FIG. 1 is a perspective view of one embodiment of an automotive assembly of the present invention, particularly one in which a brake line is mounted relative to an automotive frame member;
FIG. 2 is a perspective view of a second embodiment of an automotive assembly of the present invention, particularly one in which a brake line is mounted relative to an automotive frame member;
FIG. 3 is a perspective view of a third embodiment of an automotive assembly of the present invention, particularly one in which a brake line is mounted relative to an anti-lock brakes (ABS) wire or line; and
FIG. 4 is a side view of the ultrasonic welding step used in forming the automotive assembly of FIG. 1.
Corresponding reference characters indicate corresponding parts throughout the several views. The exemplifications set out herein illustrate at least one preferred embodiment of the invention, in one form, and such exemplifications are not to be construed as limiting the scope of the invention in any manner.
Referring now to the drawings, and more particularly to FIG. 1, there is shown a first embodiment of an automotive assembly 10 which generally includes a brake line 12, a plastic clip 14 and an automotive frame member 16.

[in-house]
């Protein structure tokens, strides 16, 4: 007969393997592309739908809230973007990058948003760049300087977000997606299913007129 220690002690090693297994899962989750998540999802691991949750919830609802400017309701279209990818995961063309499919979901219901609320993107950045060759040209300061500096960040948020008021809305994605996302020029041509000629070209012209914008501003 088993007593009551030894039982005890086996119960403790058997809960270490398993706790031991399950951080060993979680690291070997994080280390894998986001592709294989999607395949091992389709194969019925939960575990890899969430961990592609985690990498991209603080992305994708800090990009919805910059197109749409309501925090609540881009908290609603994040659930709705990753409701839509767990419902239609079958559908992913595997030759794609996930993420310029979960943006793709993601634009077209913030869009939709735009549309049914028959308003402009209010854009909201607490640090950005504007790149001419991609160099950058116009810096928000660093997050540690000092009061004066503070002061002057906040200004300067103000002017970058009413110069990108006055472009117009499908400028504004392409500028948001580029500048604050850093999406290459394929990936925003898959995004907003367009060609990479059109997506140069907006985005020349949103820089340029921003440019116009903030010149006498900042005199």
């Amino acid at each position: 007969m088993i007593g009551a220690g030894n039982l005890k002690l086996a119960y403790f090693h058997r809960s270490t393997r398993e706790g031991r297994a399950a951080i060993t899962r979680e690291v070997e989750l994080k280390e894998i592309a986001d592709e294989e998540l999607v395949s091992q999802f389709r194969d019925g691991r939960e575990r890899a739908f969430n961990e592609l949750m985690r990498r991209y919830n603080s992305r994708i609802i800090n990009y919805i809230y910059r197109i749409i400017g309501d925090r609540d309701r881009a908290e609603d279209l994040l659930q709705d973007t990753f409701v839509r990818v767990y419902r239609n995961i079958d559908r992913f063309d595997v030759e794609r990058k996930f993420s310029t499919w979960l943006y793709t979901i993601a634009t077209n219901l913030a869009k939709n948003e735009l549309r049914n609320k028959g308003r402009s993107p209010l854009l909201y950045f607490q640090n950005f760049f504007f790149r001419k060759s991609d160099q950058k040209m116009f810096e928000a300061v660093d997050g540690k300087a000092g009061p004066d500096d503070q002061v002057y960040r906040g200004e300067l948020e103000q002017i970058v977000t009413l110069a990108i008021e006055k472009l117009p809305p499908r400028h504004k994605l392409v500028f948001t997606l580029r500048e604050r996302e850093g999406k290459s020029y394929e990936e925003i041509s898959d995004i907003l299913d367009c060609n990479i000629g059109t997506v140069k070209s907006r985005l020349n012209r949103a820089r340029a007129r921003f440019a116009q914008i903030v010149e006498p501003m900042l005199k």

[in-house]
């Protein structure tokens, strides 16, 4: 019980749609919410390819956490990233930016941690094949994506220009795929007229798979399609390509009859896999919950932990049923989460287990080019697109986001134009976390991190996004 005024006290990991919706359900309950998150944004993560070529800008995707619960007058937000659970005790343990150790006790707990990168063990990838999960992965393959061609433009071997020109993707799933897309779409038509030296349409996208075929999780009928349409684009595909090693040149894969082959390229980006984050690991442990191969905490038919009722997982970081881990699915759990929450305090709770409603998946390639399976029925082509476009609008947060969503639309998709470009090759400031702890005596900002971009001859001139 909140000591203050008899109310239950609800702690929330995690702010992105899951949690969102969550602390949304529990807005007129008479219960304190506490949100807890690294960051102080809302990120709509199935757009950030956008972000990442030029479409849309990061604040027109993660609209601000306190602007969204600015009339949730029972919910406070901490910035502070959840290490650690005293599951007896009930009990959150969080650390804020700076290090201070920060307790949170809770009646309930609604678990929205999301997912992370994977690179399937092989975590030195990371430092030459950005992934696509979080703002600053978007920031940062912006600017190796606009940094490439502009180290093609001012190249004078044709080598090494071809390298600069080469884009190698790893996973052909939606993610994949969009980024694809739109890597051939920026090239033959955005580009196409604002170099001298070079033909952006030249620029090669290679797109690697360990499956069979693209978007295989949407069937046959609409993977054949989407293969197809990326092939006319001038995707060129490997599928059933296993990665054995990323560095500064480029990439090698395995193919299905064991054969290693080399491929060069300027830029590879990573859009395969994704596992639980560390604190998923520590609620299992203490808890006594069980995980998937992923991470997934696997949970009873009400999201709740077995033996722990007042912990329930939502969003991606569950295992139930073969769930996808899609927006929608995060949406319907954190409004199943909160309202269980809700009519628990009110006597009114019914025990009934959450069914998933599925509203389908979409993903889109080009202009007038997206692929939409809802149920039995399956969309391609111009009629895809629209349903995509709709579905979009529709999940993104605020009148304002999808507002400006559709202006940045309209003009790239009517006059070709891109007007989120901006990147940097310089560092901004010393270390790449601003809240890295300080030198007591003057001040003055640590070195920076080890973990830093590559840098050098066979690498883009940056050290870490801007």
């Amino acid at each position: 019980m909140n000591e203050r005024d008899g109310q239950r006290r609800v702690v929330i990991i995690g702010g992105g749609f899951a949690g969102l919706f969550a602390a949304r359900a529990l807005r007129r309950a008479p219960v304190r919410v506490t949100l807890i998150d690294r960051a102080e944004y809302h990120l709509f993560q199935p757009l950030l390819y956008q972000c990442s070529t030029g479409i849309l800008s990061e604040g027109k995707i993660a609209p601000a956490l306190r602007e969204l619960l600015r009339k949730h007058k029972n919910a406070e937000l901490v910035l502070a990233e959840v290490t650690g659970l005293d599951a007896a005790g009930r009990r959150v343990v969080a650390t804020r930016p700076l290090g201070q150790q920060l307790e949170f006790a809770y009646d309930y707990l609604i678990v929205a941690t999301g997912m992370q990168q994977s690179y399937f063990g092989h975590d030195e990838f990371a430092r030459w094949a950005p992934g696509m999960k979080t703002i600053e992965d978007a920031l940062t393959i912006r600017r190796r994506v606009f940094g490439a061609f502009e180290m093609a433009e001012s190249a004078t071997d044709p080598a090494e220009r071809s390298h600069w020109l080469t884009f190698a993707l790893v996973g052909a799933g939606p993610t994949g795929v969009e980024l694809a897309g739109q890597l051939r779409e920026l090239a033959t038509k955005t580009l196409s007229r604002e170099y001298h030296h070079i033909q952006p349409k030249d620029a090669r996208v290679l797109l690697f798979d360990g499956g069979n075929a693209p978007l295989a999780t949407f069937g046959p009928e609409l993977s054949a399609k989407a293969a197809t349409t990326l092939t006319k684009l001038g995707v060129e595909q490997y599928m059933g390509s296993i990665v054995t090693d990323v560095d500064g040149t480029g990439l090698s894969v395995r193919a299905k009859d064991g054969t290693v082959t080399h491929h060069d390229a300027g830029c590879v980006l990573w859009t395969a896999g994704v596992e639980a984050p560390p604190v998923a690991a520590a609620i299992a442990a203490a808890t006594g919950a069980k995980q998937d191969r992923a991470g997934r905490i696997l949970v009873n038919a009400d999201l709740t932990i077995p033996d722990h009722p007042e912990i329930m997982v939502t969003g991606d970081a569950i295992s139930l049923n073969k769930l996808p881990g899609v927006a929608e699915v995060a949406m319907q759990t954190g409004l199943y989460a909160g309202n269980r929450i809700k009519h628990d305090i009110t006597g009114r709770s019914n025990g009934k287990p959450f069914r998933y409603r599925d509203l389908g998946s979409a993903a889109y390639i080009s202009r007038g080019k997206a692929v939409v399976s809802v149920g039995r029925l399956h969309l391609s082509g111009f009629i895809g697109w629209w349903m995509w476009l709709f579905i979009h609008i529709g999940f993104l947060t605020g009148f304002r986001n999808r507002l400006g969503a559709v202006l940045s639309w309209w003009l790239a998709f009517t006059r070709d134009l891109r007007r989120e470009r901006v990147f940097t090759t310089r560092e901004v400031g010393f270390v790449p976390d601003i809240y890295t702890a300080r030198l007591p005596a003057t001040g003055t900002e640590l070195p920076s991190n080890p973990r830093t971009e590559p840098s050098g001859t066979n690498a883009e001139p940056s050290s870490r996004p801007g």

Brake line 12 is a polyamide coated tube and is configured for carrying brake fluid (not shown) therein. A polyamide material that can be used for this purpose, by way of example only, is nylon.
Plastic clip 14, due to the general nature of its shape, may also be called a plastic p-clip. Plastic clip 14 has a tube receiver portion 18 and a connector extension 20 extending from tube receiver portion 18. Tube receiver portion 18 and connector extension 20 together form the generally p-shaped structure of plastic clip 14. Brake line 12 is clipped in tube receiver portion 18, and tube receiver portion 18 further is ultrasonically welded to brake line 12. Connector extension 20 facilitates connection of plastic clip 14 to automotive frame member 16.
Automotive frame member 16 is operatively attached to connector extension 20 of plastic clip 14. Advantageously, a threaded fastener such as bolt 22 is used to make such an attachment. Automotive frame member 16 has a frame surface 24 and a frame edge 26. Connector extension 20 lies parallel to and against frame surface 24 when attached to automotive frame member 16. When attached as such, connector extension 20 extends beyond frame edge 26 and thereby holds tube receiver portion 18 and, thus, brake line 12 a distance away from automotive frame member 16.
With respect to the second embodiment illustrated in FIG. 2, automotive assembly 30 generally includes a brake line 32, a plastic clip 34 and an automotive frame member 36.
Brake line 32 is a polyamide coated tube and is configured for carrying brake fluid (not shown) therein. A polyamide material that can be used for this purpose, by way of example only, is nylon.